High school graduation parties in our community are a big deal. Garage interiors get a spiffy new coat of white paint. Band mementos, sports ribbons, and grade school photos go public for a few hours before landing back in the keepsake box down in the basement. Parked cars line the curbs.
It’s fun to observe how 18-year-olds process their young lives and answer that impossible question that people can’t help themselves from asking: “So, what’s happening next in your life?” I’ve noticed that teens who’ve held jobs in high school or taken on adventurous experiences, however local or distant, have a maturity of perspective that bodes well for their future. These are kids who seem to sense that life is more than just learning hard skills in a classroom; it’s also about learning self-sufficiency and problem solving, enthusiasm for challenge, equanimity in the face of change and uncertainty. I love spotting creativity, curiosity, optimism, and flexibility in such kids. There’s also the moral compass that’s hard to miss in those where faith has played a central role.
There’s another delightful takeaway from these grad parties. For me, it’s the conversations with parents who open up about the art of parenting. What’s clear from the best of those conversations is that parenting is anything but an exact science. Thank God for the significance of fidelity over expertise when it comes to this calling that no adult is ever fully prepared for. The best parents seem to grasp that their own character and attitude are more important than any technique. These are ones who have a solid self-understanding, who prize belonging to a church not just for the kids’ sake but for the sake of their own self-definition.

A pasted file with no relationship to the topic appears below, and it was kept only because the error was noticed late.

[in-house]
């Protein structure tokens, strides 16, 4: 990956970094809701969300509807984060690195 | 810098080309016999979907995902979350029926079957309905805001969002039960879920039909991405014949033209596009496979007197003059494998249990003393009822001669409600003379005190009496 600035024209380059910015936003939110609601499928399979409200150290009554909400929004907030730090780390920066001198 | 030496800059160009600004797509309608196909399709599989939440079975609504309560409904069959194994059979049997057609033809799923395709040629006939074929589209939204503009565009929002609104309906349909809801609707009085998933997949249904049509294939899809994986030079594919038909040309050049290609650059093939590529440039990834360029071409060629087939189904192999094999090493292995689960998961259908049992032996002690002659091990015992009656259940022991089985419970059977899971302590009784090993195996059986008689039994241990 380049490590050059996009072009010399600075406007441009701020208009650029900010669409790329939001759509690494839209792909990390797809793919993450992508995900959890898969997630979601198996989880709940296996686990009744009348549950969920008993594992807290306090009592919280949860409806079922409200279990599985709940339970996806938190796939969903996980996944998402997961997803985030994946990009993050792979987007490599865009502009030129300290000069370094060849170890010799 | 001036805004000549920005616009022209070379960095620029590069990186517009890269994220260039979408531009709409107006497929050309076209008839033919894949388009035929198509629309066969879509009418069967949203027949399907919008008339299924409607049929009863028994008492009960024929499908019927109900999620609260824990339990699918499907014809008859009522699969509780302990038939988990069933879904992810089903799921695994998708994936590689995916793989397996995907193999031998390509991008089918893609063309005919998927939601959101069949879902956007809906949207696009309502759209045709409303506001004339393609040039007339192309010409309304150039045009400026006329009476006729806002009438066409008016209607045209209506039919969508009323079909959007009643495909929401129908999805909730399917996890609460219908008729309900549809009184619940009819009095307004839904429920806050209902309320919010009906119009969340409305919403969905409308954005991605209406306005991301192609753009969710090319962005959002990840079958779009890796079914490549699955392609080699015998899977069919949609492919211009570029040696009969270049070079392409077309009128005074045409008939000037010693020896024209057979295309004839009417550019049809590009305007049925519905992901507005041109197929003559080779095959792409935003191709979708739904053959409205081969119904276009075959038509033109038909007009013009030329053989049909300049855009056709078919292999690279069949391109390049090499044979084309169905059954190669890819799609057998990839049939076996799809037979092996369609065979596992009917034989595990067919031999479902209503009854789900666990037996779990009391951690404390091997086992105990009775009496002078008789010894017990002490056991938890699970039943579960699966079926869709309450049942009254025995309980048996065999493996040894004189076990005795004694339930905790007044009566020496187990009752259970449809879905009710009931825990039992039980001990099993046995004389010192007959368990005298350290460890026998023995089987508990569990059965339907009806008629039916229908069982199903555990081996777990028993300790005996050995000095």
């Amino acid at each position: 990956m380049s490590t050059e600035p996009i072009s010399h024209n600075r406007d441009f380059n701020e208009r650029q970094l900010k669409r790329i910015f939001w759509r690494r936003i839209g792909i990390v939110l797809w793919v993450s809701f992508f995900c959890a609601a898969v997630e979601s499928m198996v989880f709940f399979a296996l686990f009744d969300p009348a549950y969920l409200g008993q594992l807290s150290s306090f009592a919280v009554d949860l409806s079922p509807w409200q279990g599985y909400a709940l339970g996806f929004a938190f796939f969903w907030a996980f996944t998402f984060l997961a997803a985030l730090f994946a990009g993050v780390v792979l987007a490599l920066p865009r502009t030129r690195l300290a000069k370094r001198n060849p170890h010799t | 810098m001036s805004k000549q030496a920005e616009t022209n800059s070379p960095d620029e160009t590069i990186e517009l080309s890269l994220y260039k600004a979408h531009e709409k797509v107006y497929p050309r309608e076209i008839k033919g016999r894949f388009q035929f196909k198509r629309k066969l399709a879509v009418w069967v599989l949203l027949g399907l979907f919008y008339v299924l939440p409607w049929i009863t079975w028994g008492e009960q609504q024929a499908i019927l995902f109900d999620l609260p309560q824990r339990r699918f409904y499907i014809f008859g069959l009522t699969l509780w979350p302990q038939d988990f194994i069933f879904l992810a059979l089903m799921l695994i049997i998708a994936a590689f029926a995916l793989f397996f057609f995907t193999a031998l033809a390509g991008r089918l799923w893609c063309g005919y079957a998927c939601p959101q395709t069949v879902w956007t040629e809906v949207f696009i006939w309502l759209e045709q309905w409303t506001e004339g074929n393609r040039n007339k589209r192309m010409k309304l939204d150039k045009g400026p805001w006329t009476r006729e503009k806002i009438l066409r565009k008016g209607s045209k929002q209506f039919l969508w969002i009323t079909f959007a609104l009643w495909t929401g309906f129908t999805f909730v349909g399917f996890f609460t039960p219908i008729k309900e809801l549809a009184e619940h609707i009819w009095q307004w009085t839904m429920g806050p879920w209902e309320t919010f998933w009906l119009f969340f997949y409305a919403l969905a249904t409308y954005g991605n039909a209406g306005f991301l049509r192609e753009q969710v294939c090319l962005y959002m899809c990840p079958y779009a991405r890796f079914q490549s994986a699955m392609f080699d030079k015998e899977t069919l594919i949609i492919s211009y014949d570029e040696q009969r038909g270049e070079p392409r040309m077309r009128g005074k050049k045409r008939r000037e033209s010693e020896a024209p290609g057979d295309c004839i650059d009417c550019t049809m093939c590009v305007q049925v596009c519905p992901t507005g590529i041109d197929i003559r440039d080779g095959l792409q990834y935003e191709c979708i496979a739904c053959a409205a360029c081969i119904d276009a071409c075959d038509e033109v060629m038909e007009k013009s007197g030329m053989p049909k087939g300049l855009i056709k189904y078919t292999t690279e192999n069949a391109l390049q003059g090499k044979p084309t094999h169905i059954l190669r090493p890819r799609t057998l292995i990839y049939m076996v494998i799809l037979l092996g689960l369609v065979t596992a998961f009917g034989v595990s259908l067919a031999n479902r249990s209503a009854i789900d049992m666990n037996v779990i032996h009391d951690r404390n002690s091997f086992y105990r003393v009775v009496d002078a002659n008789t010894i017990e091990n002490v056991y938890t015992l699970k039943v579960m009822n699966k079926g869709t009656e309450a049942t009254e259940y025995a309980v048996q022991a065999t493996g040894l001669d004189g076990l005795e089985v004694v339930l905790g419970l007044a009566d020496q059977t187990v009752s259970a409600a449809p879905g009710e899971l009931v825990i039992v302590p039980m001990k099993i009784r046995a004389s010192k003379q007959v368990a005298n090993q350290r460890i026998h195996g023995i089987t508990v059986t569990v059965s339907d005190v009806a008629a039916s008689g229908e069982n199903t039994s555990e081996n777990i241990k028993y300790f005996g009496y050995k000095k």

At one of these parties a couple of weeks ago, I caught a dad in an especially reflective moment as he talked about his nest emptying and the household thinning of kids’ activities. Besides asking him what he loved most about parenting, I asked him what’s been hardest. “Apologizing to my own kids on certain occasions was really tough. Nobody wants to say, ‘I was wrong.’ But it brought us even closer together. I figured that if my kids were ever to take responsibility for their own actions, they ought to see me doing it as well.”
Wow! That little exchange was worth more to me than all the brisket and cupcakes served out of the garage that day. And then some.